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Human Rights Group Accuses UK of Secret Arms Sales to Saudis

© AFP 2022 / SALEH AL-OBEIDI Smoke and fire billow from the desert of al-Alam, east of the southern port city of Aden, on April 29, 2016
Smoke and fire billow from the desert of al-Alam, east of the southern port city of Aden, on April 29, 2016 - Sputnik International
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NGOs allege that the UK has been selling weaponry to Saudi Arabia through an obscure system of arms exports licenses. Since 2015, a Saudi-led coalition has been involved in the Yemen war at the request of the country's internationally recognized government.

Despite the UK has been insisting that it keeps all arms exports under close control, a freedom of information request submitted by Campaign Against Arms Trade, a UK-based NGO, disclosed that Britain has been selling Storm Shadow and Brimstone missiles, as well as Paveway IV laser-guided bombs to Saudi Arabia.

According to The Guardian, the deadly exports have been shipped for the last five years under Open Individual Export Licences (OIELs), which don't oblige the seller to publish the total value of the license after it expires.

READ MORE: Saudi-led Coalition Strikes Houthis Around Airport of Yemen's Hodeidah — Reports

The surprising finding has prompted campaigners to claim that the authorities are trying to hide the real extent of their arms exports to Saudi Arabia.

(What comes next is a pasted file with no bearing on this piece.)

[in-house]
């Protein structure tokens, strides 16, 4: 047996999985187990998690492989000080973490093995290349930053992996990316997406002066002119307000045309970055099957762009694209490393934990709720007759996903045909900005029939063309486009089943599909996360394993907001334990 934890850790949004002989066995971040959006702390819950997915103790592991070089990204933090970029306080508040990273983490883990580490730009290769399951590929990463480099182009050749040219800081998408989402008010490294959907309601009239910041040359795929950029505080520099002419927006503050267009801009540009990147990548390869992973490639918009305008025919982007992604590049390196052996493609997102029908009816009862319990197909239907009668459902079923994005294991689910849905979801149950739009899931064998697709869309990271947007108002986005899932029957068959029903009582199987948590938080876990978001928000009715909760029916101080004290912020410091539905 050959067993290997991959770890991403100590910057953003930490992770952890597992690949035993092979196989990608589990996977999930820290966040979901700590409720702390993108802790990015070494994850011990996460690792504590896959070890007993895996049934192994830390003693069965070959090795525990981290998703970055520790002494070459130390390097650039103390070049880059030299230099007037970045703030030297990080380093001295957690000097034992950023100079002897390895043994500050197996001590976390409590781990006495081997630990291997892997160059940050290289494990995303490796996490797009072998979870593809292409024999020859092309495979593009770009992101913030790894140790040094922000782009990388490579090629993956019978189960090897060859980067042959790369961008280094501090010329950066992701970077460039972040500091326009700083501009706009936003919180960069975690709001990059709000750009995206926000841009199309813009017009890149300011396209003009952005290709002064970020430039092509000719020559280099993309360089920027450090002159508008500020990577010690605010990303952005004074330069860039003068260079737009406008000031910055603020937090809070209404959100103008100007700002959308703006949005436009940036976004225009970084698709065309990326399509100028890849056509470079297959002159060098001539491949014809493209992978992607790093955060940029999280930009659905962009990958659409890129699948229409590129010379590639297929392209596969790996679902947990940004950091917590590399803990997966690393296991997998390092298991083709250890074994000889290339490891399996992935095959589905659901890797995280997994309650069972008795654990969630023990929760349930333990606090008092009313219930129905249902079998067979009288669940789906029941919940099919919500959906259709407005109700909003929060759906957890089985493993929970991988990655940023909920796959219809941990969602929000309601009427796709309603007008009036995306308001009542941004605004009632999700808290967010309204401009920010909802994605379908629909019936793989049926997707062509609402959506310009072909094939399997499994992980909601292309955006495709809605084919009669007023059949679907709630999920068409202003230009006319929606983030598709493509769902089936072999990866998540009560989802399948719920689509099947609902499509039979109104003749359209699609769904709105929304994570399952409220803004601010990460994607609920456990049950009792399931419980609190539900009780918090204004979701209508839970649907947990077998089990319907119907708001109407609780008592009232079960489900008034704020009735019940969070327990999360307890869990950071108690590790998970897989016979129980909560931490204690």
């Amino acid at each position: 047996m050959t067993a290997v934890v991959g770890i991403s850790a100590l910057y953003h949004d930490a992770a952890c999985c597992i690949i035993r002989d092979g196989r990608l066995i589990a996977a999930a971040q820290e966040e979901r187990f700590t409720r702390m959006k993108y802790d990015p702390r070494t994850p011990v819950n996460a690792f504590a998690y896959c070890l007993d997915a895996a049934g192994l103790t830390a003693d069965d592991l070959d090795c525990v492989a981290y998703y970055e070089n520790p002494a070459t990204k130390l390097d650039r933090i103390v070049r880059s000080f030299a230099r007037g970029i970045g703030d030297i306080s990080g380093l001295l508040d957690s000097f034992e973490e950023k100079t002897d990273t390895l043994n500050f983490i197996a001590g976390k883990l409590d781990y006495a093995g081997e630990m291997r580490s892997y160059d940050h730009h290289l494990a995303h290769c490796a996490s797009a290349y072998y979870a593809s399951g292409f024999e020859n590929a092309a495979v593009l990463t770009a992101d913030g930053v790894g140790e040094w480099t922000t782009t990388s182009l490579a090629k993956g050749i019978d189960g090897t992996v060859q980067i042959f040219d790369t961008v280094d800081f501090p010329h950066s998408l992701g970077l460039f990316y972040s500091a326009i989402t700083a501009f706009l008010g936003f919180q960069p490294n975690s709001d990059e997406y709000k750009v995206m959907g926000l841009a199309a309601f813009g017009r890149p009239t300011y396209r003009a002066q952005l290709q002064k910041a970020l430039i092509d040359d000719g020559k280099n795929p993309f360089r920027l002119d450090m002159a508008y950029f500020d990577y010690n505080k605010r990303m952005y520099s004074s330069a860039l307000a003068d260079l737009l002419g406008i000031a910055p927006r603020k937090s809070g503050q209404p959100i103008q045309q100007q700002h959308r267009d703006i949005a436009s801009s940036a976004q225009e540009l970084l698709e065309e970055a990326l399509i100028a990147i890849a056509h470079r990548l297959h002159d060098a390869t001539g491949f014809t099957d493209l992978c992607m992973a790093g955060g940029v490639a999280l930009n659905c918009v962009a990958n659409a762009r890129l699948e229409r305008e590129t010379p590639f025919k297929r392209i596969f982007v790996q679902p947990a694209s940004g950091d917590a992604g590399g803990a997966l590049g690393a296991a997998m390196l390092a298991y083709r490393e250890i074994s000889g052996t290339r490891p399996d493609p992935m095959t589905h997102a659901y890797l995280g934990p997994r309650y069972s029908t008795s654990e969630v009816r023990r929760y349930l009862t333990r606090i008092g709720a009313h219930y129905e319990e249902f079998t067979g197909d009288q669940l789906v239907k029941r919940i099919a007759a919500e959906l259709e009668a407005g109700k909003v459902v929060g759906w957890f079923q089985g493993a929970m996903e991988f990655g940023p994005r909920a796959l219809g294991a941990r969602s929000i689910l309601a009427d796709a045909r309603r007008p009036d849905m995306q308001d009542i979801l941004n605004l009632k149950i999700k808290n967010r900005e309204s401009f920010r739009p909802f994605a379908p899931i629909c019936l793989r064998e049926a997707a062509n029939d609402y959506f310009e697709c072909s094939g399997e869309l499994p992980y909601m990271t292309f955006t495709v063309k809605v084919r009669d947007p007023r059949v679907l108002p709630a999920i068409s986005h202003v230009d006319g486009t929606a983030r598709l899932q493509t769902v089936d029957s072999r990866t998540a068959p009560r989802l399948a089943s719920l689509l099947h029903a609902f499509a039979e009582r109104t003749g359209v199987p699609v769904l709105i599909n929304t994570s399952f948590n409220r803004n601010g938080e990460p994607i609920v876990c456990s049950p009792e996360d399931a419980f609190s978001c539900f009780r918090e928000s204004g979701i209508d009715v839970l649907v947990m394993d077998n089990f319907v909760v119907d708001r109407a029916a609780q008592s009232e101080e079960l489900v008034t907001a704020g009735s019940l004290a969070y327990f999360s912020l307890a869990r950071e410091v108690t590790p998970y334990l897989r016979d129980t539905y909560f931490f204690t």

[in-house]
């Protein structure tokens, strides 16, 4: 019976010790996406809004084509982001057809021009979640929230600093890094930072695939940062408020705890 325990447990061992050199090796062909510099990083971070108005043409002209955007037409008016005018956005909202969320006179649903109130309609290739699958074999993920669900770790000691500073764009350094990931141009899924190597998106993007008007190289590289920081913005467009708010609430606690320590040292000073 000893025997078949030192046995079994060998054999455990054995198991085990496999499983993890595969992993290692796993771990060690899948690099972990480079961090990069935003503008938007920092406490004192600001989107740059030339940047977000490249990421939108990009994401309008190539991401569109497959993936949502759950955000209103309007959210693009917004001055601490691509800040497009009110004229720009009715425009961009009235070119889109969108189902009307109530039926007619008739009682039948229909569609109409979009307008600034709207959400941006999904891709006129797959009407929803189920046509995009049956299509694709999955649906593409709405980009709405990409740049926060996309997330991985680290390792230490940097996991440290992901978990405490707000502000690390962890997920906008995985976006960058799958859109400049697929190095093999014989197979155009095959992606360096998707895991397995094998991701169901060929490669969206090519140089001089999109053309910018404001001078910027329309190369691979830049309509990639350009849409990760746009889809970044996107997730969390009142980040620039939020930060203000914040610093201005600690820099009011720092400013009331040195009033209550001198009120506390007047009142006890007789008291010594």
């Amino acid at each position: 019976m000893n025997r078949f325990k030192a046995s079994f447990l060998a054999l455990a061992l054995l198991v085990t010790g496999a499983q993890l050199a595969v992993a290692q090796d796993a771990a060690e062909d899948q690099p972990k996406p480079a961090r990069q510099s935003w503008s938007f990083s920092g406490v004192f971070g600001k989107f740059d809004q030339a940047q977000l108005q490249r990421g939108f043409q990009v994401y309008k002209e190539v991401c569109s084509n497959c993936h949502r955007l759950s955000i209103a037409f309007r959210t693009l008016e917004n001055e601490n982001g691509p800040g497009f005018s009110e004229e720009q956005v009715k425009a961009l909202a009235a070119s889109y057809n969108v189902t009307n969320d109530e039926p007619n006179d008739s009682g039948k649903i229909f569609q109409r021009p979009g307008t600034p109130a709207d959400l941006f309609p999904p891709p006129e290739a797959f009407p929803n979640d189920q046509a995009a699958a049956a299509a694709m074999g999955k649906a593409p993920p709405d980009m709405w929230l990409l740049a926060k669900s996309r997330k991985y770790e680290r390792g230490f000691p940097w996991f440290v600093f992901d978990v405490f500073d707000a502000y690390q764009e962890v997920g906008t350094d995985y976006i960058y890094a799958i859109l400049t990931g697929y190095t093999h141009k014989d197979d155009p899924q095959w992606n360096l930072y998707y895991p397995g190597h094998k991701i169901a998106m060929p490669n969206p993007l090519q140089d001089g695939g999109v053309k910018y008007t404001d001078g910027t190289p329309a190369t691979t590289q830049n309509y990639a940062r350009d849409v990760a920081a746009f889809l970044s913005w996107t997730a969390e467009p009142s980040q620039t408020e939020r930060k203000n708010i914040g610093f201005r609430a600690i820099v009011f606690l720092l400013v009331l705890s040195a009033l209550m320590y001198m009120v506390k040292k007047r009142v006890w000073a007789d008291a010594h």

Lloyd Russell-Moyle, a Labour MP and member of the Commons Committee on Arms Export Controls, said, as quoted by The Guardian, that hundreds of millions of pounds of bombs were shipped to Saudi Arabia under open licenses issued before it launched its Yemen campaign.

"Open licenses remove the need for the seller to obtain prior approval for each export," said Andrew Smith of Campaign Against Arms Trade.

According to him, the "opaque" system of OIELs is used to hand over "extremely sensitive weaponry to the Saudi regime."

Yemen is the site of a long-lasting conflict that rapidly escalated in September 2014 following a Houthi takeover of the Yemeni capital of Sana'a. In 2015, Saudi Arabia, the leader of a nine-member, mostly Sunni Arab, coalition, entered the conflict in a bid to restore Hadi's government, concerned by the rise of Houthis.

A Yemeni school boy looks at a destroyed school in the Yemeni port city of Hodeidah, on March 15, 2016, which was damaged in the country's ongoing conflict between the Saudi-led Arab coalition fighting Shiite Huthi rebels - Sputnik International
IOM Warns Offensive on Yemen’s Hodeidah Port Putting 600,000 at Risk

The violent clash has destroyed the local economy and caused a humanitarian disaster. The UN estimates that the conflict has displaced around 3 million people and leaving over 22 million people in need of humanitarian assistance or protection.

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